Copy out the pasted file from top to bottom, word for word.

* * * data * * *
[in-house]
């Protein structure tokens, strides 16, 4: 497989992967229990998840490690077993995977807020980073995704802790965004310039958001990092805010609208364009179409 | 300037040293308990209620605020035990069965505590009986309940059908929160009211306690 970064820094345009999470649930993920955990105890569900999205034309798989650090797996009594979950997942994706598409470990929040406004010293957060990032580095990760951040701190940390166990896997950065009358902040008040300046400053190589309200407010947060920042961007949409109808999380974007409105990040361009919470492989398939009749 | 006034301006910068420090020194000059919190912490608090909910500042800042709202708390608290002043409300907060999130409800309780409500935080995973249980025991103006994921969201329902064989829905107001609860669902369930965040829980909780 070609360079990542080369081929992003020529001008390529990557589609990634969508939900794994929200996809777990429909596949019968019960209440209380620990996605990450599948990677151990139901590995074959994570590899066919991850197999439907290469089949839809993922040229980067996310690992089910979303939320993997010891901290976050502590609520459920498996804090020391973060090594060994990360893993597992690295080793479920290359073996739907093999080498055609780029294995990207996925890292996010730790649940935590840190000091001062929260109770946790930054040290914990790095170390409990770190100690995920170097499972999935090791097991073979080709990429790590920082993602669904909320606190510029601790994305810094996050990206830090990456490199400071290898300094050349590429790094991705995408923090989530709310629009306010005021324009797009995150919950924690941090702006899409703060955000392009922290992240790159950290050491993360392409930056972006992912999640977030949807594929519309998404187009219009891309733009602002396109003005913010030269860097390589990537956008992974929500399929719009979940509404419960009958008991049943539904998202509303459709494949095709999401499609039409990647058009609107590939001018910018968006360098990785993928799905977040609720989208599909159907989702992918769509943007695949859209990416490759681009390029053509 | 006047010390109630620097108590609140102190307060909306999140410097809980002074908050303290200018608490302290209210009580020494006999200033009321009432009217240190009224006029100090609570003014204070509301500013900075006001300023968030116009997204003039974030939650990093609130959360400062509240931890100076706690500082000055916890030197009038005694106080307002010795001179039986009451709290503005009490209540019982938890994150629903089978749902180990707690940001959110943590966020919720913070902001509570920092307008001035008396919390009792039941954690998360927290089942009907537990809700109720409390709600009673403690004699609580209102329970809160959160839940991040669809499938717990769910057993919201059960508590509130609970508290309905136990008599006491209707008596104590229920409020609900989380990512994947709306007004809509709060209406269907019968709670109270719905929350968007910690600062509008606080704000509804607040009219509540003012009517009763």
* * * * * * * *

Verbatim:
[in-house]
């Protein structure tokens, strides 16, 4: 497989992967229990998840490690077993995977807020980073995704802790965004310039958001990092805010609208364009179409 | 300037040293308990209620605020035990069965505590009986309940059908929160009211306690 970064820094345009999470649930993920955990105890569900999205034309798989650090797996009594979950997942994706598409470990929040406004010293957060990032580095990760951040701190940390166990896997950065009358902040008040300046400053190589309200407010947060920042961007949409109808999380974007409105990040361009919470492989398939009749 | 006034301006910068420090020194000059919190912490608090909910500042800042709202708390608290002043409300907060999130409800309780409500935080995973249980025991103006994921969201329902064989829905107001609860669902369930965040829980909780 070609360079990542080369081929992003020529001008390529990557589609990634969508939900794994929200996809777990429909596949019968019960209440209380620990996605990450599948990677151990139901590995074959994570590899066919991850197999439907290469089949839809993922040229980067996310690992089910979303939320993997010891901290976050502590609520459920498996804090020391973060090594060994990360893993597992690295080793479920290359073996739907093999080498055609780029294995990207996925890292996010730790649940935590840190000091001062929260109770946790930054040290914990790095170390409990770190100690995920170097499972999935090791097991073979080709990429790590920082993602669904909320606190510029601790994305810094996050990206830090990456490199400071290898300094050349590429790094991705995408923090989530709310629009306010005021324009797009995150919950924690941090702006899409703060955000392009922290992240790159950290050491993360392409930056972006992912999640977030949807594929519309998404187009219009891309733009602002396109003005913010030269860097390589990537956008992974929500399929719009979940509404419960009958008991049943539904998202509303459709494949095709999401499609039409990647058009609107590939001018910018968006360098990785993928799905977040609720989208599909159907989702992918769509943007695949859209990416490759681009390029053509 | 006047010390109630620097108590609140102190307060909306999140410097809980002074908050303290200018608490302290209210009580020494006999200033009321009432009217240190009224006029100090609570003014204070509301500013900075006001300023968030116009997204003039974030939650990093609130959360400062509240931890100076706690500082000055916890030197009038005694106080307002010795001179039986009451709290503005009490209540019982938890994150629903089978749902180990707690940001959110943590966020919720913070902001509570920092307008001035008396919390009792039941954690998360927290089942009907537990809700109720409390709600009673403690004699609580209102329970809160959160839940991040669809499938717990769910057993919201059960508590509130609970508290309905136990008599006491209707008596104590229920409020609900989380990512994947709306007004809509709060209406269907019968709670109270719905929350968007910690600062509008606080704000509804607040009219509540003012009517009763």